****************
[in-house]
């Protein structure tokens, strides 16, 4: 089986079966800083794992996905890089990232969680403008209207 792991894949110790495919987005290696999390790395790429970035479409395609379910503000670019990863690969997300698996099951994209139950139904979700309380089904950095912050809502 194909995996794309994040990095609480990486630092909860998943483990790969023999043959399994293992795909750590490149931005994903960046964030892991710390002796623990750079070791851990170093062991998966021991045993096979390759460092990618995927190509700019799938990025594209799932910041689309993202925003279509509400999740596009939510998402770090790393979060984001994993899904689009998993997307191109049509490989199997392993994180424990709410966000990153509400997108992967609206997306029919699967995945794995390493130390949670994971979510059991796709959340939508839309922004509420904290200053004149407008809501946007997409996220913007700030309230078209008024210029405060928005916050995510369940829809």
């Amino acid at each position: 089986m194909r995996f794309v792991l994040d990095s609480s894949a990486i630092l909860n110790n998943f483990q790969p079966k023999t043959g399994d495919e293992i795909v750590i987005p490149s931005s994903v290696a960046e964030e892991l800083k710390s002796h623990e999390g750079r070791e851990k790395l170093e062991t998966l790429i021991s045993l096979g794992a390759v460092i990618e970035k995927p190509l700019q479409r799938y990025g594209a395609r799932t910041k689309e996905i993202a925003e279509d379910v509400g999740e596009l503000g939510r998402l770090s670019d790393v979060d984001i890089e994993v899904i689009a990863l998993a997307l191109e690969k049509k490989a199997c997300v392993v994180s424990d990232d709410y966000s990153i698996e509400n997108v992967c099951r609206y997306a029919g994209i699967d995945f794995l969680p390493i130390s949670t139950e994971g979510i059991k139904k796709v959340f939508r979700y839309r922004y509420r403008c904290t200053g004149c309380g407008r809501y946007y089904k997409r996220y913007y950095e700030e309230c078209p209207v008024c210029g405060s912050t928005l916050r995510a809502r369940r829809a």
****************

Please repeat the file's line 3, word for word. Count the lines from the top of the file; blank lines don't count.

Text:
């Amino acid at each position: 089986m194909r995996f794309v792991l994040d990095s609480s894949a990486i630092l909860n110790n998943f483990q790969p079966k023999t043959g399994d495919e293992i795909v750590i987005p490149s931005s994903v290696a960046e964030e892991l800083k710390s002796h623990e999390g750079r070791e851990k790395l170093e062991t998966l790429i021991s045993l096979g794992a390759v460092i990618e970035k995927p190509l700019q479409r799938y990025g594209a395609r799932t910041k689309e996905i993202a925003e279509d379910v509400g999740e596009l503000g939510r998402l770090s670019d790393v979060d984001i890089e994993v899904i689009a990863l998993a997307l191109e690969k049509k490989a199997c997300v392993v994180s424990d990232d709410y966000s990153i698996e509400n997108v992967c099951r609206y997306a029919g994209i699967d995945f794995l969680p390493i130390s949670t139950e994971g979510i059991k139904k796709v959340f939508r979700y839309r922004y509420r403008c904290t200053g004149c309380g407008r809501y946007y089904k997409r996220y913007y950095e700030e309230c078209p209207v008024c210029g405060s912050t928005l916050r995510a809502r369940r829809a």